• Allow me to clarify the questions raised by response #2. The example provided in the article noted that a loan was restructured from a rate of 6% to a revised rate of 2% for a 2-year period. While it is true that at the time of restructure, there was no accrual for future income, one must recognize that an event has occurred which resulted in the earnings power of the asset being seriously diminished. In other words, a financial event has occurred which requires measurement. It is the loss in future earnings that GAAP requires be immediately recognized thru a charge to earnings. Is this logical? In my opinion, yes it is. Imagine if a significant portion of the loan portfolio reflected the same characteristics of this one restructured loan. Unless you record the loss as noted above, the result would be to load the balance sheet up with under-performing or non-performing assets without any income statement or balance sheet recognition. Under the requirements imposed by GAAP, a loss has been recognized AND the balance sheet has been appropriately impacted vis-à-vis the establishment of a credit to the Allowance for Loan Losses for the loan in question. GAAP got this one right. The requirement is logical, measureable and provides the best disclosure to the users of financial statements.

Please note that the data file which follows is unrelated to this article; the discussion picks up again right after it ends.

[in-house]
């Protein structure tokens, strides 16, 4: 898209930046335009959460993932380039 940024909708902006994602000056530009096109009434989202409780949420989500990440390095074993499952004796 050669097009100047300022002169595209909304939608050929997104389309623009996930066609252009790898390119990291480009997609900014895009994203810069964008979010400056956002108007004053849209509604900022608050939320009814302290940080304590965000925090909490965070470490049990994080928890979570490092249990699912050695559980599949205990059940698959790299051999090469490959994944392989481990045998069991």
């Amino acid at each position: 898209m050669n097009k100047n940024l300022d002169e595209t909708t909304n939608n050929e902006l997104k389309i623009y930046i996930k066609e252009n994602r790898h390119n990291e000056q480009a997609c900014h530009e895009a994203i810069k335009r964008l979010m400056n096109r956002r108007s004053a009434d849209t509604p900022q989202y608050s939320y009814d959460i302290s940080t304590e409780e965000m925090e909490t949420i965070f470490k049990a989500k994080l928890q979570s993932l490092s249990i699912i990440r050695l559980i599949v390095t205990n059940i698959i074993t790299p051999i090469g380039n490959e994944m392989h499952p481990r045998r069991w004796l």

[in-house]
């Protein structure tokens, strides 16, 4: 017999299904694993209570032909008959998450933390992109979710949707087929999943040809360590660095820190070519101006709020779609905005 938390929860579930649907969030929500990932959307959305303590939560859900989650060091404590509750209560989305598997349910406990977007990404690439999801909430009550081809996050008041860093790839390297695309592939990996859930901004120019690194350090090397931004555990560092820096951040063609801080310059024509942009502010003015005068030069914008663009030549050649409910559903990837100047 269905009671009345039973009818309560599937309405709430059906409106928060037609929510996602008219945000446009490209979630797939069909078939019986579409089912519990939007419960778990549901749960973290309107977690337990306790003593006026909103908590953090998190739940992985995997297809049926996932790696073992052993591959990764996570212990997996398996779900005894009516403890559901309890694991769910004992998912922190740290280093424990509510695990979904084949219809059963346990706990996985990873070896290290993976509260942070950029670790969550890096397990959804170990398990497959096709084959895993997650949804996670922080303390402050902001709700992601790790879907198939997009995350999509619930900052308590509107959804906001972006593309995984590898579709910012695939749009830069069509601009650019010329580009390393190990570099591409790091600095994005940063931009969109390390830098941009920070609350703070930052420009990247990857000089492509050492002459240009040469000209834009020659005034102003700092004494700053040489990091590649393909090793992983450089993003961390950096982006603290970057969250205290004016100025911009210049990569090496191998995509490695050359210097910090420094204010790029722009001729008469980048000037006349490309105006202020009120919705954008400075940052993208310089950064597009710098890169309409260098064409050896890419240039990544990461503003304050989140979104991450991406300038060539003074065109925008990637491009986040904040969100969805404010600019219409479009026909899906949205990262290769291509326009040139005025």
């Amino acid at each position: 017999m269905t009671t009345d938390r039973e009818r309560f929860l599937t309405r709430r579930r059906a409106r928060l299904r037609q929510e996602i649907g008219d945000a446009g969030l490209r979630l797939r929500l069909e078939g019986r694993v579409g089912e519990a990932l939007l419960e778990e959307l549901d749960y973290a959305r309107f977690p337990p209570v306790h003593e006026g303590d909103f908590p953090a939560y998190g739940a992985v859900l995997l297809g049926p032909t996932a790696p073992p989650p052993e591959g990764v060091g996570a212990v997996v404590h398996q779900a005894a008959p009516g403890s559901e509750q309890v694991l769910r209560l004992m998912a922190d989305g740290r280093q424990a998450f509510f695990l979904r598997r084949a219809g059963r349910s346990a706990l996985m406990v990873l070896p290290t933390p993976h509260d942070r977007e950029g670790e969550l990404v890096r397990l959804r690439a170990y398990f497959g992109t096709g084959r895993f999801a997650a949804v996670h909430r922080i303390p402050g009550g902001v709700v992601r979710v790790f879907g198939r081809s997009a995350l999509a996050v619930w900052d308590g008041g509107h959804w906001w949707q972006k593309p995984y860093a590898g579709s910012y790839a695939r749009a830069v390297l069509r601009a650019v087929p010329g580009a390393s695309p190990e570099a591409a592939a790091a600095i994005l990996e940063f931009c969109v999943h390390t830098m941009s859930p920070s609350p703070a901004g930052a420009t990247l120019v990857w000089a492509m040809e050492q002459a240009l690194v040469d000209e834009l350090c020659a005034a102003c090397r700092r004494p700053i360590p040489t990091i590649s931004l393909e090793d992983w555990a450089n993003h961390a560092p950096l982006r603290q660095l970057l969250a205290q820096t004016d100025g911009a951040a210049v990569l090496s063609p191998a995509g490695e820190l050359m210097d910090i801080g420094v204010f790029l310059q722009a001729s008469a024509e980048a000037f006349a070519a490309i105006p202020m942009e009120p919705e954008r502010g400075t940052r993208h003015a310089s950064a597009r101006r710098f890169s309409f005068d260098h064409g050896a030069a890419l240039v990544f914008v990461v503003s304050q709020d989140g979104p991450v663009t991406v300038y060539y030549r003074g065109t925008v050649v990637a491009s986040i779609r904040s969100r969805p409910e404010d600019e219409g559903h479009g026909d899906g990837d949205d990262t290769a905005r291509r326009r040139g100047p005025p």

Mike Sacher
  • In light of the Making Home Affordable Modification program-that credit unions are eligible to participate in-where a credit union would receive federal dollars for upfront incentives to make a loan modification, contributions based on future payment performance, and contributions to offset reductions in lowering payments (interest rate reductions); what would be your recommendation on the associated accounting issues as these would be considered TDRs?
    Steve VanSickler
  • What if the modified loan was modified due to pending financial hardship and was not delinquent at the time of modification - thus not having an original delinquency category - what would it be catagorized as under the ALLL guidelines, and would the 6 consecutive payments still apply?
    Steve VanSickler
  • Re Comment 6...NCUA requires a TDR be classified in its original delinquent category until 6 consecutive payments are made in accordance with the revised loan terms.

    Q - is this reporting requirement different for banks? And are there any other differences between CUs and banks in the TDR space, for example do credit unions enjoy a level of flexibility re accrual vs non accrual status that banks do not?

    Mike DeFors
  • Steve-give me a call on Monday and we can discuss further... 310.880-5323
    Mike Sacher
  • RE: Question #4 Response - What impact on your impairment assessment would the federal funds make?
    Steve VanSickler